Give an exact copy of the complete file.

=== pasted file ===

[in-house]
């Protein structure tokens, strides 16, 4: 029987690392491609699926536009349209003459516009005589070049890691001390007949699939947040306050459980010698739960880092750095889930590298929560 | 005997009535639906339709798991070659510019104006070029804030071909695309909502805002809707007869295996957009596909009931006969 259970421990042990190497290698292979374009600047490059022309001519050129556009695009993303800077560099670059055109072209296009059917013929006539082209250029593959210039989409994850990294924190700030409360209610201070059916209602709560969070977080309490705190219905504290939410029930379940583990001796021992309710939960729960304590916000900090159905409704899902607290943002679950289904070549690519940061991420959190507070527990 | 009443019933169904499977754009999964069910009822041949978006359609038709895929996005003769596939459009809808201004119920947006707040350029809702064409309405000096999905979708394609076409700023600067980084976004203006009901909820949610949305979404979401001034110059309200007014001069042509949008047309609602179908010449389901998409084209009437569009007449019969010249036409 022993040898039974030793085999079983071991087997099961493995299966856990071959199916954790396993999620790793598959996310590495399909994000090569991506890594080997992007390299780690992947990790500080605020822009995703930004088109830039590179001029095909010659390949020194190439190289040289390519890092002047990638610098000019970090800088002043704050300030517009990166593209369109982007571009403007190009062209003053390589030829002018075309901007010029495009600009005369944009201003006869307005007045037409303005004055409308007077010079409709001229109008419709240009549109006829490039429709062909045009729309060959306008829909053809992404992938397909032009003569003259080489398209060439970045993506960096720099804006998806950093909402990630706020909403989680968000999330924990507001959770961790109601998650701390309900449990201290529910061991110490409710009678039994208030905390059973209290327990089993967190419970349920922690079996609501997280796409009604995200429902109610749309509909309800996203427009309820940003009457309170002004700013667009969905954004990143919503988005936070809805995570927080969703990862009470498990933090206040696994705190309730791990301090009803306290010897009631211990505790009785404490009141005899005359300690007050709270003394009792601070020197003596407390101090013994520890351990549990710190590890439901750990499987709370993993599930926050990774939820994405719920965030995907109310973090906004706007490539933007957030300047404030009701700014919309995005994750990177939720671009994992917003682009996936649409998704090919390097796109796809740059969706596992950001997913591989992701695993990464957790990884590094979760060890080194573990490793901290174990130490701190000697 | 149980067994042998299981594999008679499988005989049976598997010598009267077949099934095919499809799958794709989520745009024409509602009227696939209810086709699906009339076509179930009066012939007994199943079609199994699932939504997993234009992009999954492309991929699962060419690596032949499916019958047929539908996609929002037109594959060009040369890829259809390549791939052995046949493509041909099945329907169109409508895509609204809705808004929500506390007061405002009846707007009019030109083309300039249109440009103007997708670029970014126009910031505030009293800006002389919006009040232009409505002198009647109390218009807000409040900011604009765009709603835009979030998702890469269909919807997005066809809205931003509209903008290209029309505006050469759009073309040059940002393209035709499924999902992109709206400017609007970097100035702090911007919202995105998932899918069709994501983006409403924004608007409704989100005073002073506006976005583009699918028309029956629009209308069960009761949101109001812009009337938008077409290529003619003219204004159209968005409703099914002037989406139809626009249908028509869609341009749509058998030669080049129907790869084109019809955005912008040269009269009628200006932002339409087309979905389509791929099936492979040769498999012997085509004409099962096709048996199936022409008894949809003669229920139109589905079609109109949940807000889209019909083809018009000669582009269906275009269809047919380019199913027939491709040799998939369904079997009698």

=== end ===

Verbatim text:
[in-house]
């Protein structure tokens, strides 16, 4: 029987690392491609699926536009349209003459516009005589070049890691001390007949699939947040306050459980010698739960880092750095889930590298929560 | 005997009535639906339709798991070659510019104006070029804030071909695309909502805002809707007869295996957009596909009931006969 259970421990042990190497290698292979374009600047490059022309001519050129556009695009993303800077560099670059055109072209296009059917013929006539082209250029593959210039989409994850990294924190700030409360209610201070059916209602709560969070977080309490705190219905504290939410029930379940583990001796021992309710939960729960304590916000900090159905409704899902607290943002679950289904070549690519940061991420959190507070527990 | 009443019933169904499977754009999964069910009822041949978006359609038709895929996005003769596939459009809808201004119920947006707040350029809702064409309405000096999905979708394609076409700023600067980084976004203006009901909820949610949305979404979401001034110059309200007014001069042509949008047309609602179908010449389901998409084209009437569009007449019969010249036409 022993040898039974030793085999079983071991087997099961493995299966856990071959199916954790396993999620790793598959996310590495399909994000090569991506890594080997992007390299780690992947990790500080605020822009995703930004088109830039590179001029095909010659390949020194190439190289040289390519890092002047990638610098000019970090800088002043704050300030517009990166593209369109982007571009403007190009062209003053390589030829002018075309901007010029495009600009005369944009201003006869307005007045037409303005004055409308007077010079409709001229109008419709240009549109006829490039429709062909045009729309060959306008829909053809992404992938397909032009003569003259080489398209060439970045993506960096720099804006998806950093909402990630706020909403989680968000999330924990507001959770961790109601998650701390309900449990201290529910061991110490409710009678039994208030905390059973209290327990089993967190419970349920922690079996609501997280796409009604995200429902109610749309509909309800996203427009309820940003009457309170002004700013667009969905954004990143919503988005936070809805995570927080969703990862009470498990933090206040696994705190309730791990301090009803306290010897009631211990505790009785404490009141005899005359300690007050709270003394009792601070020197003596407390101090013994520890351990549990710190590890439901750990499987709370993993599930926050990774939820994405719920965030995907109310973090906004706007490539933007957030300047404030009701700014919309995005994750990177939720671009994992917003682009996936649409998704090919390097796109796809740059969706596992950001997913591989992701695993990464957790990884590094979760060890080194573990490793901290174990130490701190000697 | 149980067994042998299981594999008679499988005989049976598997010598009267077949099934095919499809799958794709989520745009024409509602009227696939209810086709699906009339076509179930009066012939007994199943079609199994699932939504997993234009992009999954492309991929699962060419690596032949499916019958047929539908996609929002037109594959060009040369890829259809390549791939052995046949493509041909099945329907169109409508895509609204809705808004929500506390007061405002009846707007009019030109083309300039249109440009103007997708670029970014126009910031505030009293800006002389919006009040232009409505002198009647109390218009807000409040900011604009765009709603835009979030998702890469269909919807997005066809809205931003509209903008290209029309505006050469759009073309040059940002393209035709499924999902992109709206400017609007970097100035702090911007919202995105998932899918069709994501983006409403924004608007409704989100005073002073506006976005583009699918028309029956629009209308069960009761949101109001812009009337938008077409290529003619003219204004159209968005409703099914002037989406139809626009249908028509869609341009749509058998030669080049129907790869084109019809955005912008040269009269009628200006932002339409087309979905389509791929099936492979040769498999012997085509004409099962096709048996199936022409008894949809003669229920139109589905079609109109949940807000889209019909083809018009000669582009269906275009269809047919380019199913027939491709040799998939369904079997009698």